Here is photo(click to enlarge) of my posterior splinted left leg/ankle after the injections. The injections surely did make the tendon sheath swell and the splint and ace wraps helped to keep it protected and comfortable. It felt like a temporary sprained ankle. The injection itself didn’t hurt much except for the initial numbing injections. We left to catch the ferry and then rested in Issaquah back on the Seattle side of the water before making the trip back to Spokane the next day.  That evening I enjoyed a new restaurant that served Greek Food. I am pictured here with my favorite Greek appetizers and a glass of wine to relax from an action packed day. My foot was a little achy but tolerable and one 5mg of Diazepam for bed time was sufficient. Anti-inflammatories are not allowed as it defeats the healthy inflammatory response to the injection.

Dining on Greek Food
Dining on Greek Food

Dr. Gent advised me to take it easy and treat the foot like it had a sprain as the tendon was weakened some from the injection. I stayed on crutches for a week then used a walking boot for a few days and transitioned into my tennis shoes with just an ace wrap for support after 2 weeks. Now the protocol would be different if there had been an actual tendon tear. More time of protection in a splint or walking boot to heal a tear is required.

I stayed in touch with Dr. Gent regarding how I felt with the foot  and lower leg over the next 2 months. I healed very quickly from the injection and it did take the pain away. I continued to improve my walking and paid attention to my stride and its affect on my lower leg/foot/arch. I came to realize how much I had been twisting my lower leg inward to push off better from my big toe because my arch simply would not pronate enough in gait. I avoided doing this compensation and my peroneal tendons and muscles were much happier too.  With my physical therapy strengthening of my gluteus muscles around my hip, I could control my lower leg with heel strike and not allow my foot to supinate too much and then twist inward. In staying more centered on the foot and feeling arch contact, I would end up with pressure and many times sharp pain coming up into my foot in the navicular bone area of arch at night.  This was a small price to pay for enjoying a good walk. Now during this time, my gastroc and soleus muscles were doing very well.  I could stand and dance to many songs wearing 1 1/2 inch high heeled dress shoes and I was definitely feeling strength in the calf from its prior weakened state of the Endoscopic Gastroc Recession Surgery 6 months ago.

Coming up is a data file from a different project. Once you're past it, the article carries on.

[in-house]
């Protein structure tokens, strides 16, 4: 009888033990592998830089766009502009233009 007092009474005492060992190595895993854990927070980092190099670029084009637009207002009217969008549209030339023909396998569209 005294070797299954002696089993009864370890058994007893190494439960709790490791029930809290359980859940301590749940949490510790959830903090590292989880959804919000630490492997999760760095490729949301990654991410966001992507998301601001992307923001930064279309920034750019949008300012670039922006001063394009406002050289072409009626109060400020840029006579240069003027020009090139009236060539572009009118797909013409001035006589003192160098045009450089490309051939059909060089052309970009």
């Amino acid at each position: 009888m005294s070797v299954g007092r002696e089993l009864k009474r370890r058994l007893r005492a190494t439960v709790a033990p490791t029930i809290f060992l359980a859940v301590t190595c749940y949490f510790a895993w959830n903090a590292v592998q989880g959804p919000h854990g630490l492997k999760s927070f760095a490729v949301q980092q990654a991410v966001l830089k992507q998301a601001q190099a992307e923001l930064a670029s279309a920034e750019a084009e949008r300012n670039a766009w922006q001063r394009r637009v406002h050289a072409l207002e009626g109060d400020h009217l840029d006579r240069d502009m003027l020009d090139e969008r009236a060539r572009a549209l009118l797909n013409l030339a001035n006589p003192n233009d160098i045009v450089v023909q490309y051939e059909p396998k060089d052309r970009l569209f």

June 18th-August 24th, 2015 – As mentioned at beginning of blog, I was busy to say the least and tried to enjoy my summer the best I could.  My swimming pool was the highlight when I could get into it. Again please see this spiritual journey blog link for a complete understanding of what I was up too during this time frame of my life. Regarding my left leg gastroc surgery recovery, it was a complete success  in achieving the lengthening that was needed and the proper amount of dorsiflexion of my left ankle. Amazing how my life changed and the desire to walk increased 100 fold.  The peroneal tendon pain was gone. Now to address the arch issue. By this time, Dr. Gent had already agreed to do the HyProCure Surgery again; thereby decreasing the stent size in my subtalar joint-sinus tarsi canal which would allow more motion in arch.

August 25th, 2015A great day to remember! So when my sister came out for vacation, her and I went back to Bremerton to see Dr. Gent again. This day started with my pre op appointment for my surgery to occur the next morning.  After leaving his office, all I wanted to do all day was walk because I knew the sacrifice it would take again temporarily to have surgery and not be able to walk well for 2 weeks at least.  Here is a video clip of me hiking in a woods for the first time walking 2.5 miles non-stop.

I logged a total of almost 5 miles on my FitBit as I toured around the Kitsap Peninsula enjoying a wonderful day with my sister that I had not seen for a year.  Also I’ve created a photo gallery of stops along the way.

(Click on Images to Enlarge)

To Summarize:

I think the Endoscopic Gastroc Recession surgery is a phenomenal minimally invasive surgery to achieve a lengthening in the Achilles tendon with very little down town(3 weeks non-weight bearing). Yes it takes an effort through good physical therapy  and massage therapy to achieve pain free results. But in the end, it is worth it to have a proper walking gait and normal dorsiflexion of the foot. Along the way, a Platelet Rich Plasma (PRP)Injection can boost the healing abilities in the body and help to break up adhesions/scar tissue.  I’ve had PRP injections done in the surgical site after the surgery, in my Achilles insertion point on lateral heel, into the lateral portion of my musculotendinous junction  area of my Achilles which was about a hands width above the insertion point at my heel and into the peroneal tendons as discussed above. I use my 4mm full foot lift for my leg length discrepancy and I’m good to go. No more short leg syndrome. 

This ends the blog posts for my short leg syndrome category of this website. My next blog post will be my Left Foot HyProCure Surgery Revised and it will be featured back under the HyProCure Category of this website. Stay tuned for the surgical revision blogs.  Visit on Facebook!

Update: 11-8-15 My next blog is posted at this link.